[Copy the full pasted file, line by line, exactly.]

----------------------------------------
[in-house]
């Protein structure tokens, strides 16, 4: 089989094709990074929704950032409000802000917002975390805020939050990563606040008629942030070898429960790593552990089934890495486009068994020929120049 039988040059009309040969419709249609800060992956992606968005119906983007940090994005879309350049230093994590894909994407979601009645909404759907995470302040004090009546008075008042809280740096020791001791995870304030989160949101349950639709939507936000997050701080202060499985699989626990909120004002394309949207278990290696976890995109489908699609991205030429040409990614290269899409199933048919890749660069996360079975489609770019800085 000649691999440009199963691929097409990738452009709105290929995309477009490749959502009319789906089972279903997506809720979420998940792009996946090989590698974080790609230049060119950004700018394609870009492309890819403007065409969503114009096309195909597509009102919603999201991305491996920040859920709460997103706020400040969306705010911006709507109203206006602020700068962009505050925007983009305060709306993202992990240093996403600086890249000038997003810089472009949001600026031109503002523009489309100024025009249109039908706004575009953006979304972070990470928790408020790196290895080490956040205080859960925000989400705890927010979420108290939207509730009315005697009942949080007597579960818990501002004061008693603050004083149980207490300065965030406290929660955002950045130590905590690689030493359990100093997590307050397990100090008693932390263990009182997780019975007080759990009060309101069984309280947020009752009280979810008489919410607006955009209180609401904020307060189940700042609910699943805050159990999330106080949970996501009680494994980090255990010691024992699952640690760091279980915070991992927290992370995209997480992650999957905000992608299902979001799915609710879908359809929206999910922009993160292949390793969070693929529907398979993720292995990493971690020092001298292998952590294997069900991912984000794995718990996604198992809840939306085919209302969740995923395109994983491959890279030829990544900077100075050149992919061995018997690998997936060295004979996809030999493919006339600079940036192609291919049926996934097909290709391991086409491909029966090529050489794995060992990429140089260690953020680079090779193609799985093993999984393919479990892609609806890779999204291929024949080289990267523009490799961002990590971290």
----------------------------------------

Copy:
[in-house]
């Protein structure tokens, strides 16, 4: 089989094709990074929704950032409000802000917002975390805020939050990563606040008629942030070898429960790593552990089934890495486009068994020929120049 039988040059009309040969419709249609800060992956992606968005119906983007940090994005879309350049230093994590894909994407979601009645909404759907995470302040004090009546008075008042809280740096020791001791995870304030989160949101349950639709939507936000997050701080202060499985699989626990909120004002394309949207278990290696976890995109489908699609991205030429040409990614290269899409199933048919890749660069996360079975489609770019800085 000649691999440009199963691929097409990738452009709105290929995309477009490749959502009319789906089972279903997506809720979420998940792009996946090989590698974080790609230049060119950004700018394609870009492309890819403007065409969503114009096309195909597509009102919603999201991305491996920040859920709460997103706020400040969306705010911006709507109203206006602020700068962009505050925007983009305060709306993202992990240093996403600086890249000038997003810089472009949001600026031109503002523009489309100024025009249109039908706004575009953006979304972070990470928790408020790196290895080490956040205080859960925000989400705890927010979420108290939207509730009315005697009942949080007597579960818990501002004061008693603050004083149980207490300065965030406290929660955002950045130590905590690689030493359990100093997590307050397990100090008693932390263990009182997780019975007080759990009060309101069984309280947020009752009280979810008489919410607006955009209180609401904020307060189940700042609910699943805050159990999330106080949970996501009680494994980090255990010691024992699952640690760091279980915070991992927290992370995209997480992650999957905000992608299902979001799915609710879908359809929206999910922009993160292949390793969070693929529907398979993720292995990493971690020092001298292998952590294997069900991912984000794995718990996604198992809840939306085919209302969740995923395109994983491959890279030829990544900077100075050149992919061995018997690998997936060295004979996809030999493919006339600079940036192609291919049926996934097909290709391991086409491909029966090529050489794995060992990429140089260690953020680079090779193609799985093993999984393919479990892609609806890779999204291929024949080289990267523009490799961002990590971290």